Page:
Days before Vice President Kamala Harris heads south to Central America, Secretary of State Antony Blinken is making a similar trip focused on migration and development, but to a region still reeling from the pandemic.
“We increasingly face common challenges requiring collaborative solutions,” the State Department said in a statement about his trip Tuesday. “It is imperative that we work together to promote democracy and good governance, respect for human rights, security, prosperity, and good environmental stewardship.”
Migration will be at the top of Blinken’s agenda as the Biden administration continues to promote good governance and economic growth to counter the historic levels of southern border crossings, but the one thing several of these countries say they need more immediately is vaccines.
So far, the Biden administration has said it will provide 80 million vaccines overseas by the end of this month — 20 million federally authorized ones and 60 million AstraZeneca doses which are not yet approved for U.S. use. But none of those have been allocated or shipped yet, and the U.S. is being urged to act more quickly to help its Western hemisphere neighbors.
“These next few weeks are vital that in particular the U.S. frees up excess (vaccines) to go to programs that exist” in the region, World Bank President David Malpass said Tuesday.
The vaccination rates throughout Latin America remain low, with the infection and death rates soaring in some countries. The region passed the 1 million death toll last week, and just Tuesday, the World Health Organization warned South America “remains of very high concern,” with eight of the top 10 countries with the highest mortality rates in the Americas region.
Colombia’s Vice President Marta Lucía Ramírez met with Blinken on Friday in Washington and said that she urged him and other U.S. officials to provide Colombia some of those 80 million doses or to “loan” other AstraZeneca doses, as the Biden administration did for Canada and Mexico earlier this year.
“For us, it is so urgent to accelerate these (vaccinations) precisely because in Colombia, we have the social unrest, which is made in part by the uncertainty and the fear that so many citizens are feeling,” Ramírez told ABC News and other outlets during a press round table Thursday.
Just 6.5 percent of Colombians are fully vaccinated, according to the University of Oxford’s Our World in Data project, and the country has been rocked by weeks of ongoing protests prompted by tax reform that have morphed into a national crisis, fueled in part by the pandemic and its economic damage.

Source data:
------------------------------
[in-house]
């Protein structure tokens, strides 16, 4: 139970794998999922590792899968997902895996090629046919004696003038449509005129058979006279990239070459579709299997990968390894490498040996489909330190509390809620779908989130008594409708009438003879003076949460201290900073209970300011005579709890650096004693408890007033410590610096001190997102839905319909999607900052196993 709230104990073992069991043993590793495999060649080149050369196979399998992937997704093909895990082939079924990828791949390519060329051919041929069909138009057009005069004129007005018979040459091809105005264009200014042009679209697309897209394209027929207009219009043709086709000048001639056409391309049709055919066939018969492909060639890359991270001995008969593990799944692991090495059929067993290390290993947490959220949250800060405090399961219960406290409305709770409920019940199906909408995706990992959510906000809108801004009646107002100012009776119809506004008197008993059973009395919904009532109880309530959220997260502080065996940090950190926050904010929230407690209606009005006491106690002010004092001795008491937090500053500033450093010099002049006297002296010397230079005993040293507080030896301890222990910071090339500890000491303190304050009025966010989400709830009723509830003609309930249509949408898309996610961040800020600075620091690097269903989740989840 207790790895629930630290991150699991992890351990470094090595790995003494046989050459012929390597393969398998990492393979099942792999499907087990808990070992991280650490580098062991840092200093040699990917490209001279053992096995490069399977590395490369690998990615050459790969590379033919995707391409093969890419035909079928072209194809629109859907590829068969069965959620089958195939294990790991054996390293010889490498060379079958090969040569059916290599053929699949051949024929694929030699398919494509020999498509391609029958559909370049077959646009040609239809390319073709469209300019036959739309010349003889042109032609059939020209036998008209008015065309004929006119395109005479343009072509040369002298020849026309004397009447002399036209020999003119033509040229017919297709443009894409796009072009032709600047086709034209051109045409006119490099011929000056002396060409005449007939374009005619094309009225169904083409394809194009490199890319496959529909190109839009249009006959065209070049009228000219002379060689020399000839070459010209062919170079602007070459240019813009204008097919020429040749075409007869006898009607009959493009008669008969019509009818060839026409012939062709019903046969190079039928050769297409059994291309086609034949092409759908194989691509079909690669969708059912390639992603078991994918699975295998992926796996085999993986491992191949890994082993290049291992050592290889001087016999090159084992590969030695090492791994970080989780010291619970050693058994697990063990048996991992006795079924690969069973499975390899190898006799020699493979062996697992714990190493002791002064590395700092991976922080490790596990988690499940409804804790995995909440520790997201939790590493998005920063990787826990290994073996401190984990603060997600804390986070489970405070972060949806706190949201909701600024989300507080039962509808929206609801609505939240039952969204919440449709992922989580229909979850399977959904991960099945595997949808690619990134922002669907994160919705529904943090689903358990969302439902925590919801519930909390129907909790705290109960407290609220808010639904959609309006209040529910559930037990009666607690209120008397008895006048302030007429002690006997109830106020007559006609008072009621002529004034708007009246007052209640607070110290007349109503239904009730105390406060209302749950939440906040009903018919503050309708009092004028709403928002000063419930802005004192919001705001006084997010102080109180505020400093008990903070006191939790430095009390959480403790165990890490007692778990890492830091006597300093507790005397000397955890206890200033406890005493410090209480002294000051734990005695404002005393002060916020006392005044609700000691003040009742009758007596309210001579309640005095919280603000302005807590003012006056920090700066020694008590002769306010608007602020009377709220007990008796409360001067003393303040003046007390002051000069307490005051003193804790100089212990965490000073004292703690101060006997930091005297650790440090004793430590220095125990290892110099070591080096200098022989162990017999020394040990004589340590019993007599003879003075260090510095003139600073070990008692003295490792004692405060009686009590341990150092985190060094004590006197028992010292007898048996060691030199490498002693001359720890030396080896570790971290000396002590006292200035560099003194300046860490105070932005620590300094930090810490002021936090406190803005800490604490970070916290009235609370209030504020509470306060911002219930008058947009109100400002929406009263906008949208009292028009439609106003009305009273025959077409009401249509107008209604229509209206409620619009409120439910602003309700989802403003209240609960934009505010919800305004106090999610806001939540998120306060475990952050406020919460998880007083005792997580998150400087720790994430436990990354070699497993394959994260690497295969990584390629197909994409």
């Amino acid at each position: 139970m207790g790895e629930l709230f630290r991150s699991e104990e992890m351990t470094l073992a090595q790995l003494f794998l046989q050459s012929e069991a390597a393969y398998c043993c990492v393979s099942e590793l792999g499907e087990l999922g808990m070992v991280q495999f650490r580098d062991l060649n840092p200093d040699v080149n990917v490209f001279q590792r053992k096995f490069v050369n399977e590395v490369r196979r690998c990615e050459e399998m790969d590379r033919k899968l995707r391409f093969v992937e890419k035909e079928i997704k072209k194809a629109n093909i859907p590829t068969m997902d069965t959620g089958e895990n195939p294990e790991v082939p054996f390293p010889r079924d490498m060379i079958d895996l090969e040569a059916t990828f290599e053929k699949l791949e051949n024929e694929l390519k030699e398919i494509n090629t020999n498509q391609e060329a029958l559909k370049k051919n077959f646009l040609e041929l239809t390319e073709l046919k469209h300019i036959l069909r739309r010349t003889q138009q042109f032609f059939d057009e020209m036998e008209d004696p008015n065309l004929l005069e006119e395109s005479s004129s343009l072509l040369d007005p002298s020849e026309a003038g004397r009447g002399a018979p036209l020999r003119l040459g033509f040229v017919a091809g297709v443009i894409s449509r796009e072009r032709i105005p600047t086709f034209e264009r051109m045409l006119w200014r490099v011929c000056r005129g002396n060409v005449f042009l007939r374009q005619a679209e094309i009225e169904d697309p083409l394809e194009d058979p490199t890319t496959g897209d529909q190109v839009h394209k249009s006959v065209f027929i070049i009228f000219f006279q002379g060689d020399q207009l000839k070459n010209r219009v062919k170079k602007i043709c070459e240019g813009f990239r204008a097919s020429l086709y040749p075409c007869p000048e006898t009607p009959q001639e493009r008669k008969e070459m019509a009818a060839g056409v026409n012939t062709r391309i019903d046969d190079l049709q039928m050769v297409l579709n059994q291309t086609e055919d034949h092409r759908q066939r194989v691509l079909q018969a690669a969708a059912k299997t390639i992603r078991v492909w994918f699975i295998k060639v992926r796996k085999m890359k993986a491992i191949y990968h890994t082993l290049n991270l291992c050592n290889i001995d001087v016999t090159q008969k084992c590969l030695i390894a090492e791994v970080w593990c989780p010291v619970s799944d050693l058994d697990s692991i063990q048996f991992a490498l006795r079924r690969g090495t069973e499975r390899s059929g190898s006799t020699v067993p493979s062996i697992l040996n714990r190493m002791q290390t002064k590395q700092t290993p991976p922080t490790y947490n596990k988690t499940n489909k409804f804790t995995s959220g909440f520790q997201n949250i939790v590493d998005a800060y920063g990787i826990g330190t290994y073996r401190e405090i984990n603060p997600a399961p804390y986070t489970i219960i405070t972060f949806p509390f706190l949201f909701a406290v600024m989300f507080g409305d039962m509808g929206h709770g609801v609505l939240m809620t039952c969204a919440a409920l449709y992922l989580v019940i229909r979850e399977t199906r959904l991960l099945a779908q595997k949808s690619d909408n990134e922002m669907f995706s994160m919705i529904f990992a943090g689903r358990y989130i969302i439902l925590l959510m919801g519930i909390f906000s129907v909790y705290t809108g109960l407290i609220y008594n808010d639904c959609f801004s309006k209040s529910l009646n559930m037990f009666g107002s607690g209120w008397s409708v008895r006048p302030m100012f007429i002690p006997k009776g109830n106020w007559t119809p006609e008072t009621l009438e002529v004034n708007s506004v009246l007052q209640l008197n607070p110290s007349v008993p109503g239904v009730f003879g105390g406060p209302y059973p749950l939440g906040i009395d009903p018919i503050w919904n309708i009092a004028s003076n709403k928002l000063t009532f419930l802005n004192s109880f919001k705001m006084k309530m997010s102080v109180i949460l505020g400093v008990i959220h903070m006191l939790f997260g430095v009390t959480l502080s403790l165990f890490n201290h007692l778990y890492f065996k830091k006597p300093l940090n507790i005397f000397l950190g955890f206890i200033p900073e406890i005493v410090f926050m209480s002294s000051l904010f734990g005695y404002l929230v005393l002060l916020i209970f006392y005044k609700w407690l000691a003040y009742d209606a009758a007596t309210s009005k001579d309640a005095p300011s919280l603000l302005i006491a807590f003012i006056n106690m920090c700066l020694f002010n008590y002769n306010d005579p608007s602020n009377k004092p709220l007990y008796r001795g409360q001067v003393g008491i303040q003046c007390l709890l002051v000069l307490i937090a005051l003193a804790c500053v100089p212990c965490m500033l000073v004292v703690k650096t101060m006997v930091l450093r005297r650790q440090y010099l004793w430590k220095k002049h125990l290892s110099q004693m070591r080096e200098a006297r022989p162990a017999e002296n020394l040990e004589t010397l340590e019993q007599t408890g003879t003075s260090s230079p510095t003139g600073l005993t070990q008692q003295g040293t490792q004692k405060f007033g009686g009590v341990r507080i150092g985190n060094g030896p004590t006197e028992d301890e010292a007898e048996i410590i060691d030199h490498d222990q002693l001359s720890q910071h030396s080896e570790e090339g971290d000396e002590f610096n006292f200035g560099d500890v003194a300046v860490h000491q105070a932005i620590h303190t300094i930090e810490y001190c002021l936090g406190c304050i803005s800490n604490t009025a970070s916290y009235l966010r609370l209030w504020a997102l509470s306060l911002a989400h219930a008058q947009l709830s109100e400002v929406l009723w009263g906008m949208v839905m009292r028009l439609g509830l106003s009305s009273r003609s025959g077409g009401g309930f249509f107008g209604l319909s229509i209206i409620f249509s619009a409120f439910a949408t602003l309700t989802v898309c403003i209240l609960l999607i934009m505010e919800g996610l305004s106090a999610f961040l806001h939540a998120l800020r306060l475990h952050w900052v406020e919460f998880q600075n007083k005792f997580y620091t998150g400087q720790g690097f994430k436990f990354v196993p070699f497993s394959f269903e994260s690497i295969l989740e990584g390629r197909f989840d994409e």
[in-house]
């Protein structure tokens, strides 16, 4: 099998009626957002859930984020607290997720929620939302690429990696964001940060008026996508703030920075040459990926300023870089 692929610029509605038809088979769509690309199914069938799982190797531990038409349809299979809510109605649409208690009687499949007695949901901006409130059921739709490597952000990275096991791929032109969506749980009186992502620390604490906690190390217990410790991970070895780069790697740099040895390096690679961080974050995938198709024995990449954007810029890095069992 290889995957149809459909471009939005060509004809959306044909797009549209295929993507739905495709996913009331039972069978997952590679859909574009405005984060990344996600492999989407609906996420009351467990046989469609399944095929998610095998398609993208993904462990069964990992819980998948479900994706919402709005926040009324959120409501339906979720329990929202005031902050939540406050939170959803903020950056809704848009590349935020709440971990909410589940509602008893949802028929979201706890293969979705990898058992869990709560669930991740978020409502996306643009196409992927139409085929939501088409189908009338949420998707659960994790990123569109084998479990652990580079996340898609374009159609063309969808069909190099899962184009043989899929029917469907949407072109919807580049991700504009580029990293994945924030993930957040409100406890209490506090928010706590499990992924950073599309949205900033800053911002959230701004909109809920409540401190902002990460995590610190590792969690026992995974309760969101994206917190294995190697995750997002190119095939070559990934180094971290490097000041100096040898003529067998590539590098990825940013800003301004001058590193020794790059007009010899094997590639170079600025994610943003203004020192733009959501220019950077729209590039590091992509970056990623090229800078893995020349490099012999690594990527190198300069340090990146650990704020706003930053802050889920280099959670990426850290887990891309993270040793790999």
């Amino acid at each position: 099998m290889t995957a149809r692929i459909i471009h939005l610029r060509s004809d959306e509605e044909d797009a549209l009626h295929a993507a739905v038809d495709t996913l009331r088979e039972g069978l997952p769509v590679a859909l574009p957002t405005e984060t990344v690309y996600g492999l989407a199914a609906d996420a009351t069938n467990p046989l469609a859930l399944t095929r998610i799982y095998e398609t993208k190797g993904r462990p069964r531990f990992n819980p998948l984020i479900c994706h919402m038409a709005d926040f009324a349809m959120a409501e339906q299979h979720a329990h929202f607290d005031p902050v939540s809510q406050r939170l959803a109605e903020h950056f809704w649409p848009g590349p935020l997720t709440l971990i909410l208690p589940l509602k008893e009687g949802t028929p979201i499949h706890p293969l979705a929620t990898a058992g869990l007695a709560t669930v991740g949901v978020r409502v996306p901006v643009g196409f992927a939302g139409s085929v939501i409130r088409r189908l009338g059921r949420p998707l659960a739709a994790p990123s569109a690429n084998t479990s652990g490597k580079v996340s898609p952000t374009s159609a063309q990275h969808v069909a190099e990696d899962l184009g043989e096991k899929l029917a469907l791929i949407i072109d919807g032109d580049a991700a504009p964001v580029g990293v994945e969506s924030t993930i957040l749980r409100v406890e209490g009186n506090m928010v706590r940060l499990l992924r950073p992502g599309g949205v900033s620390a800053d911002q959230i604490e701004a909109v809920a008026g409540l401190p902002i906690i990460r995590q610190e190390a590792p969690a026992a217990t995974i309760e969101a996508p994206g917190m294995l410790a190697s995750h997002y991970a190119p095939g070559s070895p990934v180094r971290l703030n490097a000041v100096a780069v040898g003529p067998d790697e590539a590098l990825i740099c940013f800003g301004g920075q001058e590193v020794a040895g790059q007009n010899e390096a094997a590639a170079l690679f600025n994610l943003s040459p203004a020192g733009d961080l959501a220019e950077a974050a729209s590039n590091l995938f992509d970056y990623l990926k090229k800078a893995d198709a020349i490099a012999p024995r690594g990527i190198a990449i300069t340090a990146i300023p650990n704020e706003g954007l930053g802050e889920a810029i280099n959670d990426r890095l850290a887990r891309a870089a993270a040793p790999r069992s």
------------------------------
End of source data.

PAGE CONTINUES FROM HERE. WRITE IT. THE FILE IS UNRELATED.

Other countries in the region are even worse off. In Guatemala, Honduras and Nicaragua, for example, less than 3% have gotten even one shot.
“We have to think about where the urgency to act is most significant, and unfortunately for Latin America, quite a number of countries are hit with the brutal force of COVID-19,” said International Monetary Fund Managing Director Kristalina Georgieva Tuesday.
Blinken is expected to meet the foreign ministers of Guatemala and Honduras, along with their “Northern Triangle” neighbor El Salvador, on Tuesday night. Vaccines are sure to come up in those conversations, especially as the Chinese government makes a stronger push to provide its vaccines as leverage.
Honduras’ president said last month that his government may end its diplomatic recognition of Taiwan and establish ties with China in order to access Chinese vaccines — a sign of his country’s growing desperation and of how China wields vaccines as a diplomatic tool.
While the pandemic rages in Latin America, a senior White House official said last week that the Biden administration will prioritize countries with the highest cases or spikes in contagion for the 80 million vaccine doses they intend to send overseas before the end of June.
That means that Latin America “is going to be a focus of our efforts to combat the pandemic,” Juan Gonzalez, National Security Council senior director for the Western Hemisphere, told reporters Wednesday.
Blinken is not Biden’s first Cabinet secretary to go to Latin America, a region the administration has said they will prioritize after four years of Trump’s inattention beyond Venezuela and Cuba.
Last week, U.S. ambassador to the United Nations Linda Thomas-Greenfield led a presidential delegation to Ecuador for the inauguration of their new president. On the sidelines of that, Thomas-Greenfield, Gonzalez and others had about a half dozen meetings with regional leaders.
“The chorus and the consistent theme throughout was that the countries of the region are welcoming re-engagement by the United States,” said Gonzalez.